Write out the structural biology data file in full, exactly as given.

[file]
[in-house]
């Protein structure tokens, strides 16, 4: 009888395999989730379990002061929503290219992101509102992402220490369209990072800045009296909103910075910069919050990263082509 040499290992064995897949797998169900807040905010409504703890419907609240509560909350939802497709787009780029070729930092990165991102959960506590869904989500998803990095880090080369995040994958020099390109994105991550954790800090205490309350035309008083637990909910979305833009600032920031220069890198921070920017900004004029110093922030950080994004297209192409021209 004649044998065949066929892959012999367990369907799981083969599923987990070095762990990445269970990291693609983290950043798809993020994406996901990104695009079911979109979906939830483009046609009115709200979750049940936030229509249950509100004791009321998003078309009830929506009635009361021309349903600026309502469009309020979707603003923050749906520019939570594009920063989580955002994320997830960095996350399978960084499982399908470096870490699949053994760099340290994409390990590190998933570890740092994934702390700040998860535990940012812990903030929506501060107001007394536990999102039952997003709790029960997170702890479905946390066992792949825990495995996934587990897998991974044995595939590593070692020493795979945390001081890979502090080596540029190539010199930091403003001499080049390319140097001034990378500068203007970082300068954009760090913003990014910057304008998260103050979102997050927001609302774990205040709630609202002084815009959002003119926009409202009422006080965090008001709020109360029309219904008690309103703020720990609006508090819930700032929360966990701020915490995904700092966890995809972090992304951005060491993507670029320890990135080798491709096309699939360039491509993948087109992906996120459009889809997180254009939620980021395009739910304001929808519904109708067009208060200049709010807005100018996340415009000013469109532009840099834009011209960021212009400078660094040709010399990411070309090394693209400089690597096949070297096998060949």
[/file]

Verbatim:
[in-house]
């Protein structure tokens, strides 16, 4: 009888395999989730379990002061929503290219992101509102992402220490369209990072800045009296909103910075910069919050990263082509 040499290992064995897949797998169900807040905010409504703890419907609240509560909350939802497709787009780029070729930092990165991102959960506590869904989500998803990095880090080369995040994958020099390109994105991550954790800090205490309350035309008083637990909910979305833009600032920031220069890198921070920017900004004029110093922030950080994004297209192409021209 004649044998065949066929892959012999367990369907799981083969599923987990070095762990990445269970990291693609983290950043798809993020994406996901990104695009079911979109979906939830483009046609009115709200979750049940936030229509249950509100004791009321998003078309009830929506009635009361021309349903600026309502469009309020979707603003923050749906520019939570594009920063989580955002994320997830960095996350399978960084499982399908470096870490699949053994760099340290994409390990590190998933570890740092994934702390700040998860535990940012812990903030929506501060107001007394536990999102039952997003709790029960997170702890479905946390066992792949825990495995996934587990897998991974044995595939590593070692020493795979945390001081890979502090080596540029190539010199930091403003001499080049390319140097001034990378500068203007970082300068954009760090913003990014910057304008998260103050979102997050927001609302774990205040709630609202002084815009959002003119926009409202009422006080965090008001709020109360029309219904008690309103703020720990609006508090819930700032929360966990701020915490995904700092966890995809972090992304951005060491993507670029320890990135080798491709096309699939360039491509993948087109992906996120459009889809997180254009939620980021395009739910304001929808519904109708067009208060200049709010807005100018996340415009000013469109532009840099834009011209960021212009400078660094040709010399990411070309090394693209400089690597096949070297096998060949």